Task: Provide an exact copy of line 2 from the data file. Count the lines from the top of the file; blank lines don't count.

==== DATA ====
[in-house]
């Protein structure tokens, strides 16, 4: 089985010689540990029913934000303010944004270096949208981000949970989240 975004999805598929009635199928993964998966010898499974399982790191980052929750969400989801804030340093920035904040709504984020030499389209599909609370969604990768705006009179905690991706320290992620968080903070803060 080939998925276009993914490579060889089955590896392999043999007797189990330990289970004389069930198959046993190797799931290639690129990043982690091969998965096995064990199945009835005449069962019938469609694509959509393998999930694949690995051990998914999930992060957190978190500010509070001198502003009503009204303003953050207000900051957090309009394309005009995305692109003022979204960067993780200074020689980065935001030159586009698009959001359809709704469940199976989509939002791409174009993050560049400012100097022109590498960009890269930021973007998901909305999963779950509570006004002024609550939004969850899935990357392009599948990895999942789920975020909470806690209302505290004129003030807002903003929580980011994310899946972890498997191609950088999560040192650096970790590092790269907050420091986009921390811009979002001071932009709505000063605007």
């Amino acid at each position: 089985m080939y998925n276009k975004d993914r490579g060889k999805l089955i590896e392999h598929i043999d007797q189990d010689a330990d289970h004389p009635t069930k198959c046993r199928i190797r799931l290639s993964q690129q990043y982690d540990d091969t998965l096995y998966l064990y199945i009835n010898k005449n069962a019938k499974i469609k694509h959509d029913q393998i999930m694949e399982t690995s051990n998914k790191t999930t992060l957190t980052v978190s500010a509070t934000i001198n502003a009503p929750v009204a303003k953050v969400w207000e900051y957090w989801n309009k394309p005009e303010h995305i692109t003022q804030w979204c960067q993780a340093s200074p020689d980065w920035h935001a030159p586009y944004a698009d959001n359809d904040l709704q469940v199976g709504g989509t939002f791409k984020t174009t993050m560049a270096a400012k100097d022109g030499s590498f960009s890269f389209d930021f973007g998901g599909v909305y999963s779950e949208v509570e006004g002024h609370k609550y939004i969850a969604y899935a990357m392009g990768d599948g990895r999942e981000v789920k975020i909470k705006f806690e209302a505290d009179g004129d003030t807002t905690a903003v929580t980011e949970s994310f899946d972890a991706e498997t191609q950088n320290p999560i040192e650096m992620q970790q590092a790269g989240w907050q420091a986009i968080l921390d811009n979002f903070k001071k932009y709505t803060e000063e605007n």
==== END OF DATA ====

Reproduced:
């Protein structure tokens, strides 16, 4: 089985010689540990029913934000303010944004270096949208981000949970989240 975004999805598929009635199928993964998966010898499974399982790191980052929750969400989801804030340093920035904040709504984020030499389209599909609370969604990768705006009179905690991706320290992620968080903070803060 080939998925276009993914490579060889089955590896392999043999007797189990330990289970004389069930198959046993190797799931290639690129990043982690091969998965096995064990199945009835005449069962019938469609694509959509393998999930694949690995051990998914999930992060957190978190500010509070001198502003009503009204303003953050207000900051957090309009394309005009995305692109003022979204960067993780200074020689980065935001030159586009698009959001359809709704469940199976989509939002791409174009993050560049400012100097022109590498960009890269930021973007998901909305999963779950509570006004002024609550939004969850899935990357392009599948990895999942789920975020909470806690209302505290004129003030807002903003929580980011994310899946972890498997191609950088999560040192650096970790590092790269907050420091986009921390811009979002001071932009709505000063605007």